whole line being reformed, we advanced, and after some sharp work, retook our works. I desire here to state that the action of men and officers of both regiments, under my command, was all that could be desired, as every man remained at his post until ordered to fall back. I am of opinion that we could have held our line, if the brigade on my left had held their position. I shall now mention the manning of the section of artillery of Battery A, First Illinois Artillery, that was on the left of the railroad. I would that I knew the name of every man, that future generations might know to whom they are indebted for their liberties. July 23, 24, and 25, spent in burying dead, &c. July 26, started for the right of the enemy, and got there on the 27th. July 28, taking position, on the extreme right of the army, at 10 a. m. we commenced advancing. Soon the skirmishers were engaged, and the enemy driven slowly until 11.30 a. m. Having succeeded in getting possession of a hill, we here found the enemy in force, advancing to meet us. Making hasty preparations to receive him, with a few rails and loose stones, we soon had what protection could be received from a line of works of this kind, only eighteen to twenty inches high. Assault followed repulse for seven long hours. The carnage was fearful, and the dead and wounded on the field told a tale that must clothe many hearthstones in mourning and sorrow. Officers and men behaved more nobly, if such a thing could be, than usual. To attempt to name specific acts of particular persons would enlarge this report to an unwieldy extent. I must, however, be permitted to mention the action of Corpl. Marion Beemer, of Company c, in supplying the regiment with cartridges, under the circumstances and dangers attendant, as being deserving of special mention. July 29, reformed lines and buried the dead. July 30 and 31, continual skirmishing all the time.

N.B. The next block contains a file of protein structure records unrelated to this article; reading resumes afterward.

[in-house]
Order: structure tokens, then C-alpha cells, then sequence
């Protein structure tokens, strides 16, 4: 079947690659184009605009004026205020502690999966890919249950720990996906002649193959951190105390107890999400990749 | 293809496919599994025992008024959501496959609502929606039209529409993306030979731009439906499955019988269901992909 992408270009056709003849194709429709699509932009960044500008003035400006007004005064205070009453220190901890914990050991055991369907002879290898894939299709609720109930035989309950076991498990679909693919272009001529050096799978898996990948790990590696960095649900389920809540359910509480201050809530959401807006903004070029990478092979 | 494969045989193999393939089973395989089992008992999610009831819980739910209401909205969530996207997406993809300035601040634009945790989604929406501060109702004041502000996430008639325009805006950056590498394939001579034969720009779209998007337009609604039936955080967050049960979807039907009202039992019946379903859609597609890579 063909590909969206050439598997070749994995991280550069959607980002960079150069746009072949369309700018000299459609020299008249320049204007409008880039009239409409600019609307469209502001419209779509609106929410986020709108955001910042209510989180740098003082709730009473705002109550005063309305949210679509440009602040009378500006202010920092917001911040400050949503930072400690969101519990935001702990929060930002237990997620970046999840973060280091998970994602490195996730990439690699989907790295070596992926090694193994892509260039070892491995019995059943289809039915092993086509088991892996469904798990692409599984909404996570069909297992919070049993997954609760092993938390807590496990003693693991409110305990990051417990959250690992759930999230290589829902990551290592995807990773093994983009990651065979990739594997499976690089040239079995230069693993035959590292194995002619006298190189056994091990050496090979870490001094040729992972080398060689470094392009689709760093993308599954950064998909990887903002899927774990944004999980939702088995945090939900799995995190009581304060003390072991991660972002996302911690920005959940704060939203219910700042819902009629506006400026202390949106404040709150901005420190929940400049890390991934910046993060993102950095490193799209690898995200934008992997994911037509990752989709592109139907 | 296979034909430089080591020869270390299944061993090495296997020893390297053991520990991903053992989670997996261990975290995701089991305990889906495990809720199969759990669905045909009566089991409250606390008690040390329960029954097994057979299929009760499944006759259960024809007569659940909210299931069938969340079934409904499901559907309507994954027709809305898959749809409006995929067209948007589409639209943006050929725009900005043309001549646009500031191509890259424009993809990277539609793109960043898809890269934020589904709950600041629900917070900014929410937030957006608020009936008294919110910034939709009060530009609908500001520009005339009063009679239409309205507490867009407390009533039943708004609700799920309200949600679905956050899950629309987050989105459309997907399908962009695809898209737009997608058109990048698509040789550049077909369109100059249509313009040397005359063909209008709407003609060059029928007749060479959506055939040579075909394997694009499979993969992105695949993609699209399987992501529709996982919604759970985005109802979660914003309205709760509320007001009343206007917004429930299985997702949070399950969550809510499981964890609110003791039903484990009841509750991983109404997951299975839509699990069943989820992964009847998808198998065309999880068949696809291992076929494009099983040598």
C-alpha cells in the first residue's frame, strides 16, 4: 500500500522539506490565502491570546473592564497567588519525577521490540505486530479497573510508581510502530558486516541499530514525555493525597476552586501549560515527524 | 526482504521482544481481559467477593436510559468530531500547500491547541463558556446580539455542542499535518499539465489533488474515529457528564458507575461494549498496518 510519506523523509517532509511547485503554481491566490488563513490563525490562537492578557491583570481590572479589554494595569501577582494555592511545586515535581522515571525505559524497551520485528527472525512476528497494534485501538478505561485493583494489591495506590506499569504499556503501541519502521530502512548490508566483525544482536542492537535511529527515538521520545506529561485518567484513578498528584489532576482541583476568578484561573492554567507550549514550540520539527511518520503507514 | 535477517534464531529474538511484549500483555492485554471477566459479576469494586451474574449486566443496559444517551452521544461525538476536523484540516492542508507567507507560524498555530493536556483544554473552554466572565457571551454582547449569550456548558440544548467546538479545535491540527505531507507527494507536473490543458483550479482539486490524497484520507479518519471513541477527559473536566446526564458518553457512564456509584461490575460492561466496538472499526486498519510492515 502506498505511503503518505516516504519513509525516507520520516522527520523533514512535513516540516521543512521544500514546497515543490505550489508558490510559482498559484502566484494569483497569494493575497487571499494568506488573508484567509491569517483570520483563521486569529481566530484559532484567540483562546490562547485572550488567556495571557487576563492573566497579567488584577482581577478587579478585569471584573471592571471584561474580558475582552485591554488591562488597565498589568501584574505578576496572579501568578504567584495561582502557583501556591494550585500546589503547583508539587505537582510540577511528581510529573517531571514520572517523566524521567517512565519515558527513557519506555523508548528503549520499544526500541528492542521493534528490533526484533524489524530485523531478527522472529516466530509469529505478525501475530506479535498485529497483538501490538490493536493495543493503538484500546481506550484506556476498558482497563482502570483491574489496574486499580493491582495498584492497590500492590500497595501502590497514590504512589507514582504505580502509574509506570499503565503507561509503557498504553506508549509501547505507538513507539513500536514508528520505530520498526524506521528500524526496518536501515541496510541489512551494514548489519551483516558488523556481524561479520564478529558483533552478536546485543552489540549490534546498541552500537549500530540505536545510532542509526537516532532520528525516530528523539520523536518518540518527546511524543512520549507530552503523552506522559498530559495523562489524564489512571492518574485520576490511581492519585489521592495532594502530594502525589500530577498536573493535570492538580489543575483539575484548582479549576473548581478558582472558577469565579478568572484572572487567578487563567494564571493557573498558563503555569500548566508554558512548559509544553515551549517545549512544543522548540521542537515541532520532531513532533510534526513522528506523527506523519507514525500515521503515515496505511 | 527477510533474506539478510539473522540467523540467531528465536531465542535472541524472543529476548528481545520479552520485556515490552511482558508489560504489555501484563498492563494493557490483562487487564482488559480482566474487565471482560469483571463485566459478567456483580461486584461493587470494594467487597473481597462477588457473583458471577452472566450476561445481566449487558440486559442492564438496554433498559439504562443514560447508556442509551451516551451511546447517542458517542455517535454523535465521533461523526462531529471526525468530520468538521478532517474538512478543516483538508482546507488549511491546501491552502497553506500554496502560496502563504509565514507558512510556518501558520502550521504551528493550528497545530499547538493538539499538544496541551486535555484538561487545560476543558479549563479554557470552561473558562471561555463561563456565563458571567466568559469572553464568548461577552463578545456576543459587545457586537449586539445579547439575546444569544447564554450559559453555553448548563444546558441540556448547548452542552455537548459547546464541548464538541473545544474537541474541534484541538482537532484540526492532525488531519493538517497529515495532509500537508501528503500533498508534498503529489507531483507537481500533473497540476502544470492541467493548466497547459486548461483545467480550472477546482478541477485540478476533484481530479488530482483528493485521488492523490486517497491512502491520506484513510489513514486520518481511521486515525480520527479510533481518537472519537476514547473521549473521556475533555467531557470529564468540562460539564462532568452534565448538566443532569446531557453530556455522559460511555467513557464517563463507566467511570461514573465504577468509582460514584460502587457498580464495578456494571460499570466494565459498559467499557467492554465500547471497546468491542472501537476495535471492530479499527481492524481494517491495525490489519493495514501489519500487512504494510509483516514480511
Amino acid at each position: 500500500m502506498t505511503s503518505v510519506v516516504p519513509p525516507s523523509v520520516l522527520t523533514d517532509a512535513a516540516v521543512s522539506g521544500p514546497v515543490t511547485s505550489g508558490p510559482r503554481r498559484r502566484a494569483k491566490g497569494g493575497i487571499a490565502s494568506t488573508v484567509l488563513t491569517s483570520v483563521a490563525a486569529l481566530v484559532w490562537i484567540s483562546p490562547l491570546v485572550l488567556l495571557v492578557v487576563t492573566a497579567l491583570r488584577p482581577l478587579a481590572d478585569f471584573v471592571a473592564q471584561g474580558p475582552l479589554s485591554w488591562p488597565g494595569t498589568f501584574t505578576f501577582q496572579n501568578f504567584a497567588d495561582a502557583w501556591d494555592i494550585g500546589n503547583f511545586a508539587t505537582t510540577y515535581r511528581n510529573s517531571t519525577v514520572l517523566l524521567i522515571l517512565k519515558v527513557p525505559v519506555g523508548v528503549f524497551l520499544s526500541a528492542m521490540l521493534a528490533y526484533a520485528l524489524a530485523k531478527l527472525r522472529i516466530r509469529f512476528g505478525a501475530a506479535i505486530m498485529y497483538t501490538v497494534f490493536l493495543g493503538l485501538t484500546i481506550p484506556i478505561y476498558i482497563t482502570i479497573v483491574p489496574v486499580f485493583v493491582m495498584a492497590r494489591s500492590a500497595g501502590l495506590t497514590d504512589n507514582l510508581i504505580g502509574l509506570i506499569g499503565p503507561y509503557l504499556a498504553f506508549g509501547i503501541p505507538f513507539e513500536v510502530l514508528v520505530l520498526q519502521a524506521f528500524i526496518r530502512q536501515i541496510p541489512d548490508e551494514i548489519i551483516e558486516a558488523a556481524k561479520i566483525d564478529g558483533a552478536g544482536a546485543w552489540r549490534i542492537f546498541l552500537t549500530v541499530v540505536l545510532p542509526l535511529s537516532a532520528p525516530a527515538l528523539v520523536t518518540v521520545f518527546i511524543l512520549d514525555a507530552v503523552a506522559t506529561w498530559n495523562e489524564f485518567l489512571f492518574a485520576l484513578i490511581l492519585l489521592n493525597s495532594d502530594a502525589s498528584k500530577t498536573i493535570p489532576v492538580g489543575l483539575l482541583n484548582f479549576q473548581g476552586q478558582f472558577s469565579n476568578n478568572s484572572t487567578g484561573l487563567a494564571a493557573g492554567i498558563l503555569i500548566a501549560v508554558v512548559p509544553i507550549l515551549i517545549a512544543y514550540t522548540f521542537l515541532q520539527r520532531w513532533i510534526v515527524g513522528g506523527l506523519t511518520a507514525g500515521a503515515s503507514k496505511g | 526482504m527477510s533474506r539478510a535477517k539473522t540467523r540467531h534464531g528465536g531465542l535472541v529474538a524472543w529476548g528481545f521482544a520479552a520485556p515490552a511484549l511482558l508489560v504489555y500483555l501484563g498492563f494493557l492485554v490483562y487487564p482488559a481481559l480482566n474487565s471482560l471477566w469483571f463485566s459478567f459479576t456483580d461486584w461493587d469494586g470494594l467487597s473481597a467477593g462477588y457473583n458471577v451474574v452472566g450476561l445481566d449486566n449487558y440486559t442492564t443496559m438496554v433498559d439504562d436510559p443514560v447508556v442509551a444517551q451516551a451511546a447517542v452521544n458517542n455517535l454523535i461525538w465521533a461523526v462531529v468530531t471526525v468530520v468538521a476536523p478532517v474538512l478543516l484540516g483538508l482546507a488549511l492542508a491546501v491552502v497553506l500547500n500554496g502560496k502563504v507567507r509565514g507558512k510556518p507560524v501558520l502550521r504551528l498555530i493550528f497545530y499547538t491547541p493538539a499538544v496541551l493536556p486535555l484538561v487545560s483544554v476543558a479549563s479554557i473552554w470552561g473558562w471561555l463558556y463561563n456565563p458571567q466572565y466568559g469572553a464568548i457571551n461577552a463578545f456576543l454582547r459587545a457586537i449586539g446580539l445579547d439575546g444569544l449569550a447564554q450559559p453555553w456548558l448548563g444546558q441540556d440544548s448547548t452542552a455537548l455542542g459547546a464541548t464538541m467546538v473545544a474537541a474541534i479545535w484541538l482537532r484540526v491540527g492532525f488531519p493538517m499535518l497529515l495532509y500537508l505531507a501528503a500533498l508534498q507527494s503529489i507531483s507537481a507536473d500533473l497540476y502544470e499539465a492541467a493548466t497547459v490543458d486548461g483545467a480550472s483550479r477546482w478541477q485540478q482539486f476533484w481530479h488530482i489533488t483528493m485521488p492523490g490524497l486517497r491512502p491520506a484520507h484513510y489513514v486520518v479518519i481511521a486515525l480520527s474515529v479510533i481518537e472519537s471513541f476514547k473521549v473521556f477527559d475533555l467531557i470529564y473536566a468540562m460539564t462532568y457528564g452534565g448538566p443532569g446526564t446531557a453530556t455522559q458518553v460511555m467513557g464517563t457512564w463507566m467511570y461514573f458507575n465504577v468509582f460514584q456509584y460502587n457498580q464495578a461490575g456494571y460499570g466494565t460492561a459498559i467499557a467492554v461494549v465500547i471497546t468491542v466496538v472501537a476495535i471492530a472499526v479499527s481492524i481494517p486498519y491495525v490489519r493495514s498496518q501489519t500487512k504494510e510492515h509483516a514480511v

August 1, 2, 3, and 4, continue skirmishing and advancing slowly. On the 4th the regiment took part in a charge, carrying rebel rifle-pits, and fortify the position, where we remain until August 26. Moved to the right in the evening, marching all night and until 12 m. of 27th, reaching the Montgomery and Atlanta Railroad ten miles southwest of East Point. Remained here until morning of August 30. Moved on Macon railroad, where we arrived at 8 p. m., after continual skirmishing all day. August 31, met the enemy in force near Jonesborough, Ga., on the Macon railroad. Taking position on a fine range of hills, threw up slight works. The enemy, massing in front of our division and regiment, attacked us in four lines of battle. Owing to the conformation of the ground, the rebels could approach to within sixty to eighty yards of our line under cover. Here they formed their lines and came into full sight, when we opened upon them. Many fell, but with a stubbornness and determination that showed no value was attached to human life, the gaps were soon closed, as if by magic. Onward they came, with firm step and compressed lip, until they reached, in many places, five paces of our lines. Believing they were determined to come over, I ordered my command to fix bayonets. This command, together with its execution, they saw, and this, more than our shot, seemed to bring them to a realizing sense of their situation. To turn and retreat now to them was certain death. So I, twice during the engagement, ceased firing to enable them to come in as prisoners.
Having already exhausted my limited knowledge of descriptive works of praise in the many engagements in which the officers and